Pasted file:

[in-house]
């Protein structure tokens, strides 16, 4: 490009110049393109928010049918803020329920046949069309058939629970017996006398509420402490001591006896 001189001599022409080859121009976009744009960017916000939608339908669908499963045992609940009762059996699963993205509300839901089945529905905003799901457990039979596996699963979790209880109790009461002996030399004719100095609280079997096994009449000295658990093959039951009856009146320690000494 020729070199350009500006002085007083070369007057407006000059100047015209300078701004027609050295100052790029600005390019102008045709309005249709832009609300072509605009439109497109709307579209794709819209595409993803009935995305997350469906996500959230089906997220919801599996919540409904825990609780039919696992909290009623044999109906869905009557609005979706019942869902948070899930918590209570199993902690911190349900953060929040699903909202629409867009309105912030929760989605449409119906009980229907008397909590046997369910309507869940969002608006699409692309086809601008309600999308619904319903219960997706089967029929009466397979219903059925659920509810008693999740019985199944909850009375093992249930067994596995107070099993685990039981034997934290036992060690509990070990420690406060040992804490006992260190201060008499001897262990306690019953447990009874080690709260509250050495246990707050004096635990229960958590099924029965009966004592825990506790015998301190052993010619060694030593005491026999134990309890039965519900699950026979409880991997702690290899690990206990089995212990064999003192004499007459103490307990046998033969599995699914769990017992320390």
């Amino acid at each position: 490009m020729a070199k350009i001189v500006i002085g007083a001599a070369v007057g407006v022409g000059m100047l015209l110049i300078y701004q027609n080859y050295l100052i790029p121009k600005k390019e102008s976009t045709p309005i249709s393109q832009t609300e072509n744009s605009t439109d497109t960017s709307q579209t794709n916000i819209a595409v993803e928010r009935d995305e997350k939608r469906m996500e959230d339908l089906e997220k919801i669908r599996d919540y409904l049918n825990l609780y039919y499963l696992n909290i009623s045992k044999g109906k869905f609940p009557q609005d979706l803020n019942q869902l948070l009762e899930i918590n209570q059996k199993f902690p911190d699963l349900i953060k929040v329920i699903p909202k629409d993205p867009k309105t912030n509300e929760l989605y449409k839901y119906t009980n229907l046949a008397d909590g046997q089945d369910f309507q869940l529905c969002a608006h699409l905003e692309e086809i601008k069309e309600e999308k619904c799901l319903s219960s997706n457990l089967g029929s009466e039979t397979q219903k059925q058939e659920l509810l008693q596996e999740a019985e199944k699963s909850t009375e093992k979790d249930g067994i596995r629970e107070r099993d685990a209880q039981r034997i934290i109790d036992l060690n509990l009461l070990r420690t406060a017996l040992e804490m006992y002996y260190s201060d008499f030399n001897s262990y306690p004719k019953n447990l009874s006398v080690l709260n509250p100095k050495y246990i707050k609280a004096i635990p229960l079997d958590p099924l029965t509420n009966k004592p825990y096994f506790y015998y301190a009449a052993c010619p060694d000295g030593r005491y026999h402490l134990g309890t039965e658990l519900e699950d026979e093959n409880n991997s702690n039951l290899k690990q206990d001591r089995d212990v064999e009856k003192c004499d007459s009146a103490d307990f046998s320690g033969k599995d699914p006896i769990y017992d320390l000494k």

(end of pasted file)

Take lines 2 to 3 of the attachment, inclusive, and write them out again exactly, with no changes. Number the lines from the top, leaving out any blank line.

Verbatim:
């Protein structure tokens, strides 16, 4: 490009110049393109928010049918803020329920046949069309058939629970017996006398509420402490001591006896 001189001599022409080859121009976009744009960017916000939608339908669908499963045992609940009762059996699963993205509300839901089945529905905003799901457990039979596996699963979790209880109790009461002996030399004719100095609280079997096994009449000295658990093959039951009856009146320690000494 020729070199350009500006002085007083070369007057407006000059100047015209300078701004027609050295100052790029600005390019102008045709309005249709832009609300072509605009439109497109709307579209794709819209595409993803009935995305997350469906996500959230089906997220919801599996919540409904825990609780039919696992909290009623044999109906869905009557609005979706019942869902948070899930918590209570199993902690911190349900953060929040699903909202629409867009309105912030929760989605449409119906009980229907008397909590046997369910309507869940969002608006699409692309086809601008309600999308619904319903219960997706089967029929009466397979219903059925659920509810008693999740019985199944909850009375093992249930067994596995107070099993685990039981034997934290036992060690509990070990420690406060040992804490006992260190201060008499001897262990306690019953447990009874080690709260509250050495246990707050004096635990229960958590099924029965009966004592825990506790015998301190052993010619060694030593005491026999134990309890039965519900699950026979409880991997702690290899690990206990089995212990064999003192004499007459103490307990046998033969599995699914769990017992320390």
């Amino acid at each position: 490009m020729a070199k350009i001189v500006i002085g007083a001599a070369v007057g407006v022409g000059m100047l015209l110049i300078y701004q027609n080859y050295l100052i790029p121009k600005k390019e102008s976009t045709p309005i249709s393109q832009t609300e072509n744009s605009t439109d497109t960017s709307q579209t794709n916000i819209a595409v993803e928010r009935d995305e997350k939608r469906m996500e959230d339908l089906e997220k919801i669908r599996d919540y409904l049918n825990l609780y039919y499963l696992n909290i009623s045992k044999g109906k869905f609940p009557q609005d979706l803020n019942q869902l948070l009762e899930i918590n209570q059996k199993f902690p911190d699963l349900i953060k929040v329920i699903p909202k629409d993205p867009k309105t912030n509300e929760l989605y449409k839901y119906t009980n229907l046949a008397d909590g046997q089945d369910f309507q869940l529905c969002a608006h699409l905003e692309e086809i601008k069309e309600e999308k619904c799901l319903s219960s997706n457990l089967g029929s009466e039979t397979q219903k059925q058939e659920l509810l008693q596996e999740a019985e199944k699963s909850t009375e093992k979790d249930g067994i596995r629970e107070r099993d685990a209880q039981r034997i934290i109790d036992l060690n509990l009461l070990r420690t406060a017996l040992e804490m006992y002996y260190s201060d008499f030399n001897s262990y306690p004719k019953n447990l009874s006398v080690l709260n509250p100095k050495y246990i707050k609280a004096i635990p229960l079997d958590p099924l029965t509420n009966k004592p825990y096994f506790y015998y301190a009449a052993c010619p060694d000295g030593r005491y026999h402490l134990g309890t039965e658990l519900e699950d026979e093959n409880n991997s702690n039951l290899k690990q206990d001591r089995d212990v064999e009856k003192c004499d007459s009146a103490d307990f046998s320690g033969k599995d699914p006896i769990y017992d320390l000494k």